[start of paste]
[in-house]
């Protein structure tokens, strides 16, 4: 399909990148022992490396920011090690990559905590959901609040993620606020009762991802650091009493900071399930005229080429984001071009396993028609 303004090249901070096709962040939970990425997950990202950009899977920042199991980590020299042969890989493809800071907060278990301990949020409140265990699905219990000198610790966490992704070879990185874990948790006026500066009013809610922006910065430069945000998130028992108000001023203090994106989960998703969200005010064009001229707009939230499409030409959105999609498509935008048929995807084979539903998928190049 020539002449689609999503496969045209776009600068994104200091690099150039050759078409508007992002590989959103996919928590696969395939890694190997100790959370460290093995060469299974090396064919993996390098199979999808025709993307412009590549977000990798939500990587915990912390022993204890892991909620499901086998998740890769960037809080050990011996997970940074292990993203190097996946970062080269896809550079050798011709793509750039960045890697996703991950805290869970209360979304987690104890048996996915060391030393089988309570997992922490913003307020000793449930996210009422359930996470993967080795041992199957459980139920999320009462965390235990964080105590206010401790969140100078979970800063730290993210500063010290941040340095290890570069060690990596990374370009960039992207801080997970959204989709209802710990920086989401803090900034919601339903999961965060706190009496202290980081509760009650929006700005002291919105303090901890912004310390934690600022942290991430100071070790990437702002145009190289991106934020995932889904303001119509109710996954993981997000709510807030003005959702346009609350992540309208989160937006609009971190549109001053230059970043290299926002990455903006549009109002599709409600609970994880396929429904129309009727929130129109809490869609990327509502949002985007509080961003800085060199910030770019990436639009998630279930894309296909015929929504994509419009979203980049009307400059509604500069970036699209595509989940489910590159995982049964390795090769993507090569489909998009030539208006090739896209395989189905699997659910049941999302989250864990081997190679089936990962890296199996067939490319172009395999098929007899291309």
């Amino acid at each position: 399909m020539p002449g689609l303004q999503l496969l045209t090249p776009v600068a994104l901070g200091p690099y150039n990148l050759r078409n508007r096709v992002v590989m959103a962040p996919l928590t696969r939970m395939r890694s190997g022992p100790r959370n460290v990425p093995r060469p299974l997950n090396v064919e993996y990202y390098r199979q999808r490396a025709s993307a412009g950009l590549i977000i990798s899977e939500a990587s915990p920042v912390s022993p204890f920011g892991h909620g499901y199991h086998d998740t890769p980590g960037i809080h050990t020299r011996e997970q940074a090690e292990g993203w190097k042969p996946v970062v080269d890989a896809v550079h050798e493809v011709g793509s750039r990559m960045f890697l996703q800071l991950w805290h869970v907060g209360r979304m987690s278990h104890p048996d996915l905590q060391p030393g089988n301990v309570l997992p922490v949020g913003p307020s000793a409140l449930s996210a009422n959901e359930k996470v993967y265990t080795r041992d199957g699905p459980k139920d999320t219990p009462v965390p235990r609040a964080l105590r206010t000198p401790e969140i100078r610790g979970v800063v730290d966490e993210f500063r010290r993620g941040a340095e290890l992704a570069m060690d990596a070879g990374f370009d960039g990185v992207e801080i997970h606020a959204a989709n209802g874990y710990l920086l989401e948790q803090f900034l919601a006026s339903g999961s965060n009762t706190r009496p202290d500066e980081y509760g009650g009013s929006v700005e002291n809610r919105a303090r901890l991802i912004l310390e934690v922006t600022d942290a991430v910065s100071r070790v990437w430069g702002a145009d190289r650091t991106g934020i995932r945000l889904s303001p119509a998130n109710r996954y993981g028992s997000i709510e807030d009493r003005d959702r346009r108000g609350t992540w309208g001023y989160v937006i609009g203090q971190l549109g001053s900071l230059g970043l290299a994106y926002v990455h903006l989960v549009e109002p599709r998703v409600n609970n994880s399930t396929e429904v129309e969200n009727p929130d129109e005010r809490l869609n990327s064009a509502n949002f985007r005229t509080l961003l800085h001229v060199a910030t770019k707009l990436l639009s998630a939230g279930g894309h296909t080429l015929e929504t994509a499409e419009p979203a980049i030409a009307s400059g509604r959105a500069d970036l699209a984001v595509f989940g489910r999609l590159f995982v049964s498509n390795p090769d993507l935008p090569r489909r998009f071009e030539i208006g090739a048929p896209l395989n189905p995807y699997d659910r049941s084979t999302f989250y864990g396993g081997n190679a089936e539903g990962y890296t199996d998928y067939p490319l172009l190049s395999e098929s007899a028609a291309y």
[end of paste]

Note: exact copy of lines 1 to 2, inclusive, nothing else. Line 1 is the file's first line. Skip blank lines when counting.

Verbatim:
[in-house]
């Protein structure tokens, strides 16, 4: 399909990148022992490396920011090690990559905590959901609040993620606020009762991802650091009493900071399930005229080429984001071009396993028609 303004090249901070096709962040939970990425997950990202950009899977920042199991980590020299042969890989493809800071907060278990301990949020409140265990699905219990000198610790966490992704070879990185874990948790006026500066009013809610922006910065430069945000998130028992108000001023203090994106989960998703969200005010064009001229707009939230499409030409959105999609498509935008048929995807084979539903998928190049 020539002449689609999503496969045209776009600068994104200091690099150039050759078409508007992002590989959103996919928590696969395939890694190997100790959370460290093995060469299974090396064919993996390098199979999808025709993307412009590549977000990798939500990587915990912390022993204890892991909620499901086998998740890769960037809080050990011996997970940074292990993203190097996946970062080269896809550079050798011709793509750039960045890697996703991950805290869970209360979304987690104890048996996915060391030393089988309570997992922490913003307020000793449930996210009422359930996470993967080795041992199957459980139920999320009462965390235990964080105590206010401790969140100078979970800063730290993210500063010290941040340095290890570069060690990596990374370009960039992207801080997970959204989709209802710990920086989401803090900034919601339903999961965060706190009496202290980081509760009650929006700005002291919105303090901890912004310390934690600022942290991430100071070790990437702002145009190289991106934020995932889904303001119509109710996954993981997000709510807030003005959702346009609350992540309208989160937006609009971190549109001053230059970043290299926002990455903006549009109002599709409600609970994880396929429904129309009727929130129109809490869609990327509502949002985007509080961003800085060199910030770019990436639009998630279930894309296909015929929504994509419009979203980049009307400059509604500069970036699209595509989940489910590159995982049964390795090769993507090569489909998009030539208006090739896209395989189905699997659910049941999302989250864990081997190679089936990962890296199996067939490319172009395999098929007899291309």